Living More Fully With or Without Stuttering
#1 Assume personal responsibility for your thoughts, feelings, decisions, and actions. You may have had a genetic predisposition toward stuttering but what you feel, think, decide, and do about it is your responsibility.
#2 Adopt flexible beliefs about your desires. Granted you are entitled to choose your desires, however, if you falsely talk yourself into believing you need what you want, you may end up in a world of hurt. It is only natural that you may not cheer that you have a stutter, but demanding that you absolutely must get rid of all of it, may be silly and unreal.
#3 Accept reality with its good and bad aspects. Neither succumbs to the temptation of deifying the good ones such as fluent speech nor assign horror to bad ones such as stuttering.
#4 Develop tolerance for the discomfort that stuttering brings, but even more tolerance for discomfort that comes from working to recover from stuttering.
#5 Learn first to acknowledge your stuttering and then to unconditionally accept yourself with all your idiosyncrasies such as stuttering. Meanwhile taking as good a care as you can of yourself.
#6 Allow yourself to experience healthy negative emotions about stuttering but not capitulating to unhealthy negative emotions. The difference being that unhealthy negative emotions are extreme, inflexible, lead to emotional disturbance and increased stuttering. Thus, avoid shame, anxiety, fear, guilt, depression, etc. while allowing feelings like dislike, attentiveness, concern and sadness…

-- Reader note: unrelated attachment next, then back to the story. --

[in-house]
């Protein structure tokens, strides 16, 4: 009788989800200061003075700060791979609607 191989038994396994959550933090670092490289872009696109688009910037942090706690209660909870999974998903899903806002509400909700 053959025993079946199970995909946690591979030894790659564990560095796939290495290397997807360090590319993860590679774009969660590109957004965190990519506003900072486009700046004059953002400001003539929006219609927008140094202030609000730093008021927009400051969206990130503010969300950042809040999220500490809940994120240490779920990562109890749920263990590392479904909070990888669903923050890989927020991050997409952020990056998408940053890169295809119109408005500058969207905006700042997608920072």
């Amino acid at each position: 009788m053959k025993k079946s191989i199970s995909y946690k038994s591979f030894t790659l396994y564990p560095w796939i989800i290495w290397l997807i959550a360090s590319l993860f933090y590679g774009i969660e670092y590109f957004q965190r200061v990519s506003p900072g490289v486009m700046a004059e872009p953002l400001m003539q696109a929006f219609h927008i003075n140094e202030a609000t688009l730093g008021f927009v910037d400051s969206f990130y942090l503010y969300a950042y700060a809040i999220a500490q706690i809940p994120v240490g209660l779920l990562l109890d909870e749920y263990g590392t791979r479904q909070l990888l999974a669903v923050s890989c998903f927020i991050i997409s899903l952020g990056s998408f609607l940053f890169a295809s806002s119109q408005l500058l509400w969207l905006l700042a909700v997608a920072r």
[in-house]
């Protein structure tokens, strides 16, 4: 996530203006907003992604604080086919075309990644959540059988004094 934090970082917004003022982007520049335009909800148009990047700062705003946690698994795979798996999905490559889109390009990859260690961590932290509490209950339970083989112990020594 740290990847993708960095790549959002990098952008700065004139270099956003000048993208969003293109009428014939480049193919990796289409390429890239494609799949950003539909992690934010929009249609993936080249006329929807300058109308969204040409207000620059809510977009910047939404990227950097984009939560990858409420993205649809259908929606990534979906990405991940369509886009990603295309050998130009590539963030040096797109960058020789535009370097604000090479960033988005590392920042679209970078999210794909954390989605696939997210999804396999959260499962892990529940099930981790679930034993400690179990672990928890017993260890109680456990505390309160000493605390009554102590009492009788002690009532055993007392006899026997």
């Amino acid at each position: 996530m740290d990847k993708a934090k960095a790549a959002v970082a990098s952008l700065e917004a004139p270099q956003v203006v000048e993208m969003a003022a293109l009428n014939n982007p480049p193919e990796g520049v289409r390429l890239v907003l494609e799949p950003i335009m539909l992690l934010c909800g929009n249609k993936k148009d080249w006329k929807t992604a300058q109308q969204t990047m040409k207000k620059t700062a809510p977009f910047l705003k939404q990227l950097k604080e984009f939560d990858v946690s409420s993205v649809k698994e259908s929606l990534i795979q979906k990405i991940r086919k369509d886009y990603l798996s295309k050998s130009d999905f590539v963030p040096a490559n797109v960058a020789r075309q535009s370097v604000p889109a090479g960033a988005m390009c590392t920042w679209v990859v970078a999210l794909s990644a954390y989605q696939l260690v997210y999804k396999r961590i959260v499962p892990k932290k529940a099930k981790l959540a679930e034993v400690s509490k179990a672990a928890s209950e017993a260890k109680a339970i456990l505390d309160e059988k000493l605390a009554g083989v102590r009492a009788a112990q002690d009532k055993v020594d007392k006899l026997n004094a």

#7 Think scientifically, critically, and creatively about stuttering and stuttering therapy.
#8 Develop and pursue vitally absorbing interests—focusing on something outside of yourself and stuttering.
#9 Initiate and improve your relationships with others.
#10 Develop a realistic outlook toward what you can change in your stuttering. To wit, you can change a lot about your stuttering and feelings about it with intensive and persistent effort using a good holistic approach. The holistic approach utilizes three tracks: Active, ongoing motivation; changing of beliefs, attitudes and emotions as in rational and cognitive behavioral psychology; and identifying and changing (re-learning) speech production. (see my book and website)